A Conversation With
Colonel David H. Hackworth (U.S. Army, Ret.)
Author of
STEEL MY SOLDIERS' HEARTS:
The Hopeless to Hardcore Transformation of the 4th Battalion,
39th Infantry, United States Army, Vietnam


(Rugged Land Books; May 2002)

 

1. Why this book?

Its genesis came from discussions at annual reunions with the 4/39th Infantry Battalion. My wife Eilhys and I kept hearing war stories from the men of the Hardcore that even I as their Skipper hadn't heard. And Eilhys became increasingly taken with the overall story of the transformation of the Battalion from Hopeless to Hardcore. For her, how these young men-mainly 19 and 20 year old citizen-soldiers-became the best guerilla-busting infantry battalion in all of Vietnam in a remarkably short period of time was an incredible story of heroism and triumph that needed to be told. And I'd always wanted to give these men the public recognition they richly deserve. So we sat down together and went to work on a task that lasted over four years.

2. Interesting title. What does it mean?

STEEL MY SOLDIERS' HEARTS is a quote from Shakespeare's Henry the Vth.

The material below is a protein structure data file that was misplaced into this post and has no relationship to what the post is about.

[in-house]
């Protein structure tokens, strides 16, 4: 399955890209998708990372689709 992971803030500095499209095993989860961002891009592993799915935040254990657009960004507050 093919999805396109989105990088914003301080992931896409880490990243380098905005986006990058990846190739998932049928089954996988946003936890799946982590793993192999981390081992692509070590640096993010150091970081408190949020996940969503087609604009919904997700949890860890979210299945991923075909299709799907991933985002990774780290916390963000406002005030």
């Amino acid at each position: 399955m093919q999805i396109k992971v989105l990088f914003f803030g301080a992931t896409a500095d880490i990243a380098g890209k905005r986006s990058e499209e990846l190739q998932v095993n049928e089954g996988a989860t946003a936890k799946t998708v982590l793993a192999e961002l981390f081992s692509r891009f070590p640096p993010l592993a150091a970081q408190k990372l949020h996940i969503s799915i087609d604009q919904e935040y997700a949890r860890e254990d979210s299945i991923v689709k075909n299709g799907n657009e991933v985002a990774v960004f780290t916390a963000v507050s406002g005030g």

O God of battles! Steel my soldiers' hearts;
Possess them not with fear; take from now
The sense of reckoning if the opposed numbers
Pluck their hearts from them.

It's about making the soldiers tungsten-hard - so they could survive and win in the ultimate crucible of infantry combat. It's what I and the Battalion small unit leaders did to transform the unit our commanding general called a "Pussy Battalion" into the most together fighting machine in Vietnam.

3. So the book is about how to fight insurgents and counter-guerrilla tactics?

You bet. But first and foremost it's about the men of the Hardcore Battalion and how they felt down in the mud fighting in a no-win war against a cunning, relentless enemy. It's their story: what they went through hour-by-hour, day-by-day as they lived in a giant, mine-infested swamp fighting a tough and skillful foe. Eilhys said after interviewing several hundred of these fine men that they were "holy men" and should be recognized as such. In 1969, they were mainly young boys who knew far better than their senior leaders that the war was unwinnable and that they didn't want to be there. The story is also about the thanks they got for standing tall and answering their country's call. When they returned home from one of the toughest wars America has ever fought, they were spit upon and called baby-killers by the very citizens who sent them to stop Communism instead of being welcomed home as heroes like their dads. And it still rankles. So we hope telling their story becomes the first step toward their finally being officially welcomed home and formally thanked by a grateful nation for their service and sacrifice.

4. You say it's the toughest war our country ever fought. Why?